One metric is season tickets, which reduce a team’s dependency on more labor-intensive box-office sales. “The system helps us target and service season ticket holders, which offer a bigger bang for the buck,” says Cesarano. Since introducing the eCRM strategy, season ticket holders increased by 5.4 percent in the first year and 7.3 percent the following year, he notes.
“Our sales reps are able to focus their energies on the most likely targets for tickets to a particular event,” adds Cesarano. “And our service reps, through their wellness calls, enhance customer loyalty.” The number of such calls is up from zero before eCRM to nearly 7,000 this year.
The company measures the success rate of every individual sales campaign, tracking how much money went into the campaign and the results of who responded. “We also measure the number of customer complaints, as well as whether or not the customer later feels the problem has been resolved,” adds Cesarano. “And we measure the effectiveness of email notifications to customers about tickets to an event to determine how successful the strategy is.”
All measurements are proprietary, but Cesarano and Kotchik say they indicate conclusively that the strategy is a keeper. “We ask ourselves continually if we had to do this all over again, would we,” says Kotchik. “The answer is yes — even if it had cost twice as much.”
As the basketball season drew to a close in June, the Trail Blazers celebrated their 100th sold-out game. Scottie Pippen surely had something to do with that, but so did Tony Cesarano and Jim Kotchik. —Russ Banham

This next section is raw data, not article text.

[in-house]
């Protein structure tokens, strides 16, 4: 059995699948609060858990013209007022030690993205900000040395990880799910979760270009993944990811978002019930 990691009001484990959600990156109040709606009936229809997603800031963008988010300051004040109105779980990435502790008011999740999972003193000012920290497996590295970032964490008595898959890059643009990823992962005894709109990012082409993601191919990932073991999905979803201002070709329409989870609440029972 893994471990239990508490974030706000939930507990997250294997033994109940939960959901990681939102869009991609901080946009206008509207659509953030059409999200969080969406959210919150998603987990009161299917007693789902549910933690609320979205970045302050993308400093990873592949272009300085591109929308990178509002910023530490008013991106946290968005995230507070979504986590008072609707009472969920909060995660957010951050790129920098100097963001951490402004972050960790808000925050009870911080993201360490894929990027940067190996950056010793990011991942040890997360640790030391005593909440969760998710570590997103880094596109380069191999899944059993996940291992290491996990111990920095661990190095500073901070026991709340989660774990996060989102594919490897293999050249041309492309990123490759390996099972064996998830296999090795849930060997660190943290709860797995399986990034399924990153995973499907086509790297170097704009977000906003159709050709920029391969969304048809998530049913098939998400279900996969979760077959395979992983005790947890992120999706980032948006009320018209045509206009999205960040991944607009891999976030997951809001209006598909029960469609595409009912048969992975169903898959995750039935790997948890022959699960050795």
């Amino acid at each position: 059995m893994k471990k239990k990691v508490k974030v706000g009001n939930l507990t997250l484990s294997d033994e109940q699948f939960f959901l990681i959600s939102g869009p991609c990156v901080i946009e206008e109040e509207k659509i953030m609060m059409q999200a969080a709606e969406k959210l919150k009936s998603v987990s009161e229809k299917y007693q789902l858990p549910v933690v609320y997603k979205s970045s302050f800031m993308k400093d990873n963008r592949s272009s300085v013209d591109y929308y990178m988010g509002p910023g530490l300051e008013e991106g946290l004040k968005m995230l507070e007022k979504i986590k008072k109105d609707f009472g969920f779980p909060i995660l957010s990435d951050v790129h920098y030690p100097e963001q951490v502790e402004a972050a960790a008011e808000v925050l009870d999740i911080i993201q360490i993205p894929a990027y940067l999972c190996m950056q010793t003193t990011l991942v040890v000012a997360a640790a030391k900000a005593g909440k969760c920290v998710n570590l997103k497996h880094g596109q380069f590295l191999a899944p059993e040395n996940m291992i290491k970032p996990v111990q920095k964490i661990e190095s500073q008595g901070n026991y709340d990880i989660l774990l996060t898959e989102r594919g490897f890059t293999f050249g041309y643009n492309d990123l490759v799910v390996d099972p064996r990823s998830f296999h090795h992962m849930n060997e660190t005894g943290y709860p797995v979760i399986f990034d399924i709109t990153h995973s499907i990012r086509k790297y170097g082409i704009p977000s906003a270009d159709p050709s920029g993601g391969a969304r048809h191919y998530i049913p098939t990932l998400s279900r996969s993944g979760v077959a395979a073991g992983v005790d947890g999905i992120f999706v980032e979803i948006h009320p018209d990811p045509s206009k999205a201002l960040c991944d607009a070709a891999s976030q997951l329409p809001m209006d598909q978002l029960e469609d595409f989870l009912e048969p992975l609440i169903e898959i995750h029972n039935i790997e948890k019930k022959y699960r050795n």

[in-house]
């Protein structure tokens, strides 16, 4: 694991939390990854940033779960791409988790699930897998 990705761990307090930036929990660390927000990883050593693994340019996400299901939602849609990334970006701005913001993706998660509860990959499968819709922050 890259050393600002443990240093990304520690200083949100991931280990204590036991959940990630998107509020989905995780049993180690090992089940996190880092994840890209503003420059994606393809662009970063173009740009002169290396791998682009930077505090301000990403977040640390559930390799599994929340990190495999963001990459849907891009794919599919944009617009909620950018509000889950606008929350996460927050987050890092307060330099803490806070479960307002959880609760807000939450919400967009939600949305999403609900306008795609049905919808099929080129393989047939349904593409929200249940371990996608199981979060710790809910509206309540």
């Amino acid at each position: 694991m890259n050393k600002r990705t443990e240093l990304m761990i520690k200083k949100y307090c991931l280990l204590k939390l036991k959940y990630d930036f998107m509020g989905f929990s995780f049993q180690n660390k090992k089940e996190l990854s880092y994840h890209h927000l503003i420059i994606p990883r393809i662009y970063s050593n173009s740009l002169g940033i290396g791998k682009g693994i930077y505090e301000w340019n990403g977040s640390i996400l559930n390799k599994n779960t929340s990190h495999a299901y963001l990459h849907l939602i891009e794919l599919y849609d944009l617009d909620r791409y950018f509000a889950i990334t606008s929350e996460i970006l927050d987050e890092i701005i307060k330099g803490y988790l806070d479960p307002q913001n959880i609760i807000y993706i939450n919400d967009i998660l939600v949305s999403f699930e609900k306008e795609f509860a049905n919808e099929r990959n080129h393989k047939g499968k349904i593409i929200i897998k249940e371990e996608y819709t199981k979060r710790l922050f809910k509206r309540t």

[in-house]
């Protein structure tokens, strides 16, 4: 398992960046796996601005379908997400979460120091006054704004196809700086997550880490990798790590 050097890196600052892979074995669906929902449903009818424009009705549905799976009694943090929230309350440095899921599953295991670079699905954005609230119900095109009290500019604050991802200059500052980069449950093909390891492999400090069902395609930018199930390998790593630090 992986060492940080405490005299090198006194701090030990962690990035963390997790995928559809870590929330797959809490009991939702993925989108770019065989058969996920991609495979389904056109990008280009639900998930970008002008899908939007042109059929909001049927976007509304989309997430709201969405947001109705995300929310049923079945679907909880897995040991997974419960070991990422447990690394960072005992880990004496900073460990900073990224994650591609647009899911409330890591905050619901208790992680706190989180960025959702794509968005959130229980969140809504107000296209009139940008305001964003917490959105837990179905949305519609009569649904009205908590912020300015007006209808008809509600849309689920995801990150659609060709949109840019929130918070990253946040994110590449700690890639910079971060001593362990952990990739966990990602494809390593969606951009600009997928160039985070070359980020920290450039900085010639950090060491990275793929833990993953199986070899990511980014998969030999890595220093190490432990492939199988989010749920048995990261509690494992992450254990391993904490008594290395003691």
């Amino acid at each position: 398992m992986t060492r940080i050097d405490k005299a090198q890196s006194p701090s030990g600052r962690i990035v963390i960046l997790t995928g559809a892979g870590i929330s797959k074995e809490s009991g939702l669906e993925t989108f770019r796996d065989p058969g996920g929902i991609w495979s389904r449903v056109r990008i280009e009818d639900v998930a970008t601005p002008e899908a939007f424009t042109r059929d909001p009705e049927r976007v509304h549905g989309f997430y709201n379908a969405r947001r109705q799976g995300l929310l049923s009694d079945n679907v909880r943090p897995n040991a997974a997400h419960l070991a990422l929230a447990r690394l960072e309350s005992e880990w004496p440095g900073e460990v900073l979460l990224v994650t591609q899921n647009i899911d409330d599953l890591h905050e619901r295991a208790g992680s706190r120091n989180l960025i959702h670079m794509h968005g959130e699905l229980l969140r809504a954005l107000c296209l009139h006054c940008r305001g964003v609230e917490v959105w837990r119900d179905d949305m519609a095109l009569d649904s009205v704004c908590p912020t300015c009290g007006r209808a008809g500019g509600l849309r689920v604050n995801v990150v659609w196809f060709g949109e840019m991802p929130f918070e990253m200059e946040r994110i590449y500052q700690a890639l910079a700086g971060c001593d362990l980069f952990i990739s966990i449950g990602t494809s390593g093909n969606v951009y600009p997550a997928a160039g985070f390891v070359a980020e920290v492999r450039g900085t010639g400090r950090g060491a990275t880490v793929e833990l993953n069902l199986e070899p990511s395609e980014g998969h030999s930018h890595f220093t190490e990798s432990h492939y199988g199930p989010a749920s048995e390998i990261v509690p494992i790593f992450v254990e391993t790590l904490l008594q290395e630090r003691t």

Mikasa (www.mikasa.com) learned the hard way how to be an etailer. In 1999, the Secaucus, New Jersey— based manufacturer of fine crystal stemware, dinnerware, and upscale gift products launched a Web site that it now says was simply a test balloon. “The site marketed only 400 of our 20,000 SKUs,” says Seth A. Rubin, director of ecommerce at Mikasa, which retails at upscale department stores and its own 165 shops.
Although the company spent little on the site, it made even less. Having failed to achieve a return on its investment, Mikasa shut it down after nine months.
The company remained keen on an Internet sales channel, but decided to take a completely different approach. Last year it relaunched Mikasa.com, using a customized version of the WebSphere Commerce Suite from IBM (www.ibm.com) and hosting the site at IBM partner Web Emporium (www.webemporium.com), a Phoenix-based application service provider.
Once they decide to outsource, many companies are only too happy to abandon any meaningful examination of ROI, but Mikasa CFO Brenda Flores keeps close tabs on several metrics. “We’re measuring ROI in terms of customer loyalty, revenue commitment, and cost-cutting,” she says.